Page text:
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# conversion formula

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Member Posts: 2,398
"which weighs more, a pound of gold or a pound of feathers?"

A. Gold.
"If you do not know the answer, say, "I do not know the answer", and you will be correct!"

• Posts: 0
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cu/ft = gallons

any one know how to convert cubic feet into gallons???
• Member Posts: 638
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Here you go

X.XXX (edit) 7.481 gallons in a cu ft or 1 gallon is 0.1337 cu ft
• Member Posts: 2,398
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Not for nothing, maybe a typo

my table says that there are 7.48052 gallons per CF, call it 7.481.

Your 0.1337 (0.13368 by my chart FWIW) is correct, so I suspect a typo inverting the 1 and the 8.

The volume is at 68 degrees by the way, so if you are storing hotter water you may have to correct things, but if you are that close....
"If you do not know the answer, say, "I do not know the answer", and you will be correct!"

• Member Posts: 638
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You sir are correct

Nothing like transposing numbers to fowl up the works
• Member Posts: 2,398
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I know you, Bruce

and you would never let that stand. I tip my hat to you, sir!

"If you do not know the answer, say, "I do not know the answer", and you will be correct!"

• Member Posts: 1,935
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volume at 68F??????????????

a volume is a volume is a volume!!!!

a gallon is a gallon, which is of course is also a cu ft, cu inch , cu meter..etc.... milliliter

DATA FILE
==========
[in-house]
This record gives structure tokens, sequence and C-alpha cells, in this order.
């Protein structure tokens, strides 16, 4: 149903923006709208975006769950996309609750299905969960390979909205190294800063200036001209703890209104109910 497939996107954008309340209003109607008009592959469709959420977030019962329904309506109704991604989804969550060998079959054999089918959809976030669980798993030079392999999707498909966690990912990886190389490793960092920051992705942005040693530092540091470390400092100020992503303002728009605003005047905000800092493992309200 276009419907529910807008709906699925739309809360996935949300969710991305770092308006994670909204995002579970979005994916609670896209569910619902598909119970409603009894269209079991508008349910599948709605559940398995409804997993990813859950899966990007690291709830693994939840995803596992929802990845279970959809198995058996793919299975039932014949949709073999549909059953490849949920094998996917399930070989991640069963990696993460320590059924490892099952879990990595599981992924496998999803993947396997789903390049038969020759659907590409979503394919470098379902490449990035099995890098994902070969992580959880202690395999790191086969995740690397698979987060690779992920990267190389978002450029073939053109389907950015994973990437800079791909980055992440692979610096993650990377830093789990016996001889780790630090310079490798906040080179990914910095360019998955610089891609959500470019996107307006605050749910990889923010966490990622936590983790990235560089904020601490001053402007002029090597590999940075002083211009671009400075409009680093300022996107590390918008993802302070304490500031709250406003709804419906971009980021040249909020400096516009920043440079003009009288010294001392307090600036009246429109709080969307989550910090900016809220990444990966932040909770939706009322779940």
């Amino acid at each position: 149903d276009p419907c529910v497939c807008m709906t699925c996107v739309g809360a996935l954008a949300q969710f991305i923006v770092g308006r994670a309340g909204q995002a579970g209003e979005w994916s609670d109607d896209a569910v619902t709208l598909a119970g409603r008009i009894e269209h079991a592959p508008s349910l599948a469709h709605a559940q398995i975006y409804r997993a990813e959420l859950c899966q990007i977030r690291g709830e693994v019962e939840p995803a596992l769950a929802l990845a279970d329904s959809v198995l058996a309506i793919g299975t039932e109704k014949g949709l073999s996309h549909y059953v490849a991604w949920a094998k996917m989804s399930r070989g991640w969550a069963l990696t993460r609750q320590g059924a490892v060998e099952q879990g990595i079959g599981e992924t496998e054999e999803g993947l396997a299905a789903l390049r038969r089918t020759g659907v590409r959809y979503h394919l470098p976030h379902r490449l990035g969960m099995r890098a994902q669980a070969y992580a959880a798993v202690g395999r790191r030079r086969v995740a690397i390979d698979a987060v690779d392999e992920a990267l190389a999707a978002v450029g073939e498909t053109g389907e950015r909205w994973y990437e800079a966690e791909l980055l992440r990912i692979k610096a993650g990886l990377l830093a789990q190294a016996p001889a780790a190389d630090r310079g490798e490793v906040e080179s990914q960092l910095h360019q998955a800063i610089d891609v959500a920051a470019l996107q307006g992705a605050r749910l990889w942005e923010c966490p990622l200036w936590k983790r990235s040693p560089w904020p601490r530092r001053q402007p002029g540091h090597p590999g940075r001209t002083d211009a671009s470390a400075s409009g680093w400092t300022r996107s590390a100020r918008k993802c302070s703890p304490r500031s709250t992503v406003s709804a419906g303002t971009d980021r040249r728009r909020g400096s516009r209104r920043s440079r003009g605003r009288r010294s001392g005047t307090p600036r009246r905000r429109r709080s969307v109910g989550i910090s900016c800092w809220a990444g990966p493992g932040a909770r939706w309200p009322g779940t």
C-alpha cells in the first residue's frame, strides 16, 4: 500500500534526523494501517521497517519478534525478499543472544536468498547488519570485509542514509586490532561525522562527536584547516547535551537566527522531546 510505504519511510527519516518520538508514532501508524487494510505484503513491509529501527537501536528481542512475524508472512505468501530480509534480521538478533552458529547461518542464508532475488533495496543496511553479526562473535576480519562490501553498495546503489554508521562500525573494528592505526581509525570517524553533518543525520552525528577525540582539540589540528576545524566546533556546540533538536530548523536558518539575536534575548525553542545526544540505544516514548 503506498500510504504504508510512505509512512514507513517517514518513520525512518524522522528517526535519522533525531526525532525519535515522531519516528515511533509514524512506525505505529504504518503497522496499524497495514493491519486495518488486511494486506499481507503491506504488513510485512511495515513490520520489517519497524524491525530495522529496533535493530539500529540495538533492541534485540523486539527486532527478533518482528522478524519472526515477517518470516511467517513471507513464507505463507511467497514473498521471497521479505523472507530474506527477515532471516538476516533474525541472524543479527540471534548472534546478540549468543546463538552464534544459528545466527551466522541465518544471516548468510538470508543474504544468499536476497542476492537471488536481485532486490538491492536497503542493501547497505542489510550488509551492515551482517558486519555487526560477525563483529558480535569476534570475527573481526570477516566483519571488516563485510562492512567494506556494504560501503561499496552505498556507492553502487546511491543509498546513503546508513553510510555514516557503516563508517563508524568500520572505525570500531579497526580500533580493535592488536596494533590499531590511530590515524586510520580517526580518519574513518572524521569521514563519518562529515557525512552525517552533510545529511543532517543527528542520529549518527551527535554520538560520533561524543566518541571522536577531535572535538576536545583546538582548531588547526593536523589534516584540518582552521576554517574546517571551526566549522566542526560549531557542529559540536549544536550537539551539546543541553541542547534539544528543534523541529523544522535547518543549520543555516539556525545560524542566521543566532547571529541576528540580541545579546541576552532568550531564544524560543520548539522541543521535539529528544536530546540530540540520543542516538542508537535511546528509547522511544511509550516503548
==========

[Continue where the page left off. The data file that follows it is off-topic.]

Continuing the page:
now if you are converting gallons to pounds or kilograms that then would be a temperature story.
• Member Posts: 2,398
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The volume of water changes

with temperature, JP. More accurately, it is the density but volume and weight are so interdependent that way.

If it did not change, then gravity hot water systems were a major hoax

I see your point in the absolute, but volume is relative to temperature when comparing different substances.

If you filled a cubic foot container made of one material with water at a hotter temperature you would feel short-changed when it cooled. It would be smallest in volume at about 39 degrees F. (4 degrees C.) So one always needs a temperature reference when measuring volumes of anything, gasses, liquids and less affected, solids.

Anyway, my table stipulated the temperature factor, FWIW
"If you do not know the answer, say, "I do not know the answer", and you will be correct!"

• Member Posts: 1,935
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word games

of course I agree with density changes vs temp Brad.

but if you read the question without any assumption, then 4.32 gallons of 200F water will have the same cu ft as 4.32 gallons of 33F water. just don't alter the temperature!

kind of a trick question if you disect it

weights, densities and volumes can be tricky when mixing water & alcohol!
• Member Posts: 82
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Converter

• Member Posts: 187
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Reminds me of the question "What is heavier, a pound of lead or a pound of feathers?" Both measured at 70F of course.
• Member Posts: 2,440
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Hardly...

but you started it!

:^)>

The physics involved transcend words regardless of our wishes...
• Member Posts: 1,935
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i'm missing it,

pls explain?
• Member Posts: 2,440
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A pound of gold

is measured in Troy Ounces and if you are lucky enough, Troy Pounds. We use the Avoirdupois system for most commercial measurements but Troy is used for precious metals.

A Troy Pound is about 0.83 Avoirdupois Pounds.

There are 12 Troy Ounces in a Troy Pound, so if you are talking about ounces of gold or feathers, all bets are off. A Troy Ounce is about 10% more that an Avdp. Ounce.

No whining now! I told you it was a trick question...

• Member Posts: 1,338
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Love it

You are so much better at this than I. Will you write my next rebuttal?

:-))

Jack
• Member Posts: 2,440
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Thanks, Jack

But trust me, you do not want me to write responses to unreasonable change orders....